Small, and Medium-Sized Businesses in the North of England Join Consultation with UK Government on the Future UK-U.S. Free Trade Agreement

7 October 2020
Contact: Dominic Parker, Communications Manager | 020 7290 9882 | +44 7500 115352

Small, and Medium-Sized Enterprises (SMEs) from across the North of England joined a BritishAmerican Business (BAB) virtual roundtable discussion with the UK Minister for Trade Policy, Greg Hands MP as part of a series of consultations carried out by the Department for International Trade (DIT) in partnership with BAB about the role that UK-U.S. trade and investment plays in local economies.

SMEs in the North of England provided feedback to Minister Hands on their transatlantic trade journey, including the opportunities they saw across the Atlantic, and the challenges they faced. Representatives from businesses including Paxman Coolers Ltd., The Floow, and Advanced Alloy discussed the barriers the currently face when exporting, importing, and investing in the U.S., where they see opportunities to grow their businesses in the U.S., and how a UK-U.S. Free Trade Agreement should work to their benefit.

Richard Paxman, CEO, Paxman Coolers Ltd. said:

“We are delighted to have participated in this consultation with BAB and the DIT to share our transatlantic journey with the Minister and fellow SMEs in the North of England.

“The U.S. is a hugely important market for us, and we have been able to double our UK workforce as a result of our transatlantic expansion. We have now established a physical presence in the U.S. which provides us with the capacity to serve customers and patients in all 50 states.

“We hope that a closer UK-U.S. trading relationship will allow more British businesses to take the same journey we did.”

3,903 businesses in the North East and North West export £10,000 of good to the United States every minute, or £5.2bn each year.* Indicative estimates show that a Free Trade Agreement with the United States could bring a £529m boost to the North of England each year in the long-run**, and lower tariffs on important industries for the North such as Automotive Manufacturing and Medicinal and Pharmaceutical Manufacturing.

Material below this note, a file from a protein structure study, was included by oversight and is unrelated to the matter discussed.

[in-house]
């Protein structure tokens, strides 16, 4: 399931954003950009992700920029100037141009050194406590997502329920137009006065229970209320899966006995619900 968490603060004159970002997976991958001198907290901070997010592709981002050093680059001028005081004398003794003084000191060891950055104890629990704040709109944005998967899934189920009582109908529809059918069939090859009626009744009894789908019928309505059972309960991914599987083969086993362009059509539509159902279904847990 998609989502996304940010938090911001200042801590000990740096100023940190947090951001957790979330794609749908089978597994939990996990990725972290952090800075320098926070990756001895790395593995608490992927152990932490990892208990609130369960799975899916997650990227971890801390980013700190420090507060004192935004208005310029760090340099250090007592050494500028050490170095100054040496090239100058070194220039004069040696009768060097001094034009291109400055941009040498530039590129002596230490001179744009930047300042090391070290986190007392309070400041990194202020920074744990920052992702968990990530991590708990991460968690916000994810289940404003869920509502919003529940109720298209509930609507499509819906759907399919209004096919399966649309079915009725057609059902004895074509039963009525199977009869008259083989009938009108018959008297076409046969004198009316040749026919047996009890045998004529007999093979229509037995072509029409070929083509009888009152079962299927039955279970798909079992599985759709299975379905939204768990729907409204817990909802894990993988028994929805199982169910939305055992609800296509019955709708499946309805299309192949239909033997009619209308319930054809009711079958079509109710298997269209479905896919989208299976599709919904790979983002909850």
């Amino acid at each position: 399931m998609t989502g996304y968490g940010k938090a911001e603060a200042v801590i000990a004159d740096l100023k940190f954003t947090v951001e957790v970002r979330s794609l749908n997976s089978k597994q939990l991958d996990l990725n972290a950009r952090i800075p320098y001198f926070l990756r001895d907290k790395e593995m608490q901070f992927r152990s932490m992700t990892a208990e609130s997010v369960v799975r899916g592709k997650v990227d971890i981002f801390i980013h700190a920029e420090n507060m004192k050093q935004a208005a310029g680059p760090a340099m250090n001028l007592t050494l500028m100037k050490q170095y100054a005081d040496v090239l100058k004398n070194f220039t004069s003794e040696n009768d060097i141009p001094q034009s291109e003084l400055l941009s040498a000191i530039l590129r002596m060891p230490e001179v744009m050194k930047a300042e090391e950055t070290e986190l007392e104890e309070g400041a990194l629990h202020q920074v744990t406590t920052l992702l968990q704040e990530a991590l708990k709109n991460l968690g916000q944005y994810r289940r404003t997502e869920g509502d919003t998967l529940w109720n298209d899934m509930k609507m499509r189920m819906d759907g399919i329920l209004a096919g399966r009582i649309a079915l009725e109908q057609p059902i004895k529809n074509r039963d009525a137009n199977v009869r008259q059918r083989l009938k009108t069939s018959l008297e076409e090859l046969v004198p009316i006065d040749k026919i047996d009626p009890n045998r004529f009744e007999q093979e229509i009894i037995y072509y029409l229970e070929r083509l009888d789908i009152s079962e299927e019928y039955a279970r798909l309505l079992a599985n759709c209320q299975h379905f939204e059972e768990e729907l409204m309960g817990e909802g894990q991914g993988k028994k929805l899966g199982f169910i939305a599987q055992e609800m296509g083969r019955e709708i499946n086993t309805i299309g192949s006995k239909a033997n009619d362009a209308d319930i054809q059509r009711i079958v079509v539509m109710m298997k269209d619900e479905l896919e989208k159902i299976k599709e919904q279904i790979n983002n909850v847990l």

SMEs make up 99.9% of all businesses in the UK, contributing £2.2tr to the UK economy at the start of 2019. A UK-U.S. FTA can remove, lower or simplify trade barriers for the 31,600 SMEs that already export to the United States, and open up the market for SMEs with transatlantic ambitions.

Minister of State for Trade Policy, Greg Hands MP said:

“Last year businesses in the North East and North West of England collectively sold an impressive £5 billion worth of goods to the States. A trade deal with the US will open up even more transatlantic opportunities for businesses and could lead to levelling up through better jobs and high wages in the region. We want a deal that works for UK producers and consumers, one that lowers tariffs on key exports from the region like cars, and makes it easier for SMEs in the North of England to sell their goods to the US.

“I appreciate the effort businesses across the UK have made to join in our conversation on trade, and I am looking forward to the resulting report from BritishAmerican Business later this year.”

Emanuel Adam, Executive Director London, Director of Policy & Trade, BritishAmerican Business said:

“Today, we learned again that smaller businesses are faced with four sets of barriers: Tariffs; non-tariff barriers such as differences in regulatory frameworks; practical barriers such as opening a bank account or building a customer base, as well as political barriers such as the additional U.S. tariffs on British steel or whisky. A comprehensive Free Trade Agreement between the UK and the U.S. will not address all of them directly, but it will be the vehicle and glue that links up all elements to help business fulfil their transatlantic ambitions.”

The consultation series has seen BAB and the DIT meet virtually with SMEs from across the United Kingdom throughout September and October.

A report summarising the input received from this consultation will be available afterwards.


* Latest figures from 2019. Source: Department for International Trade
** This is based on figures from the North-East and North-West of England. Source: Department for International Trade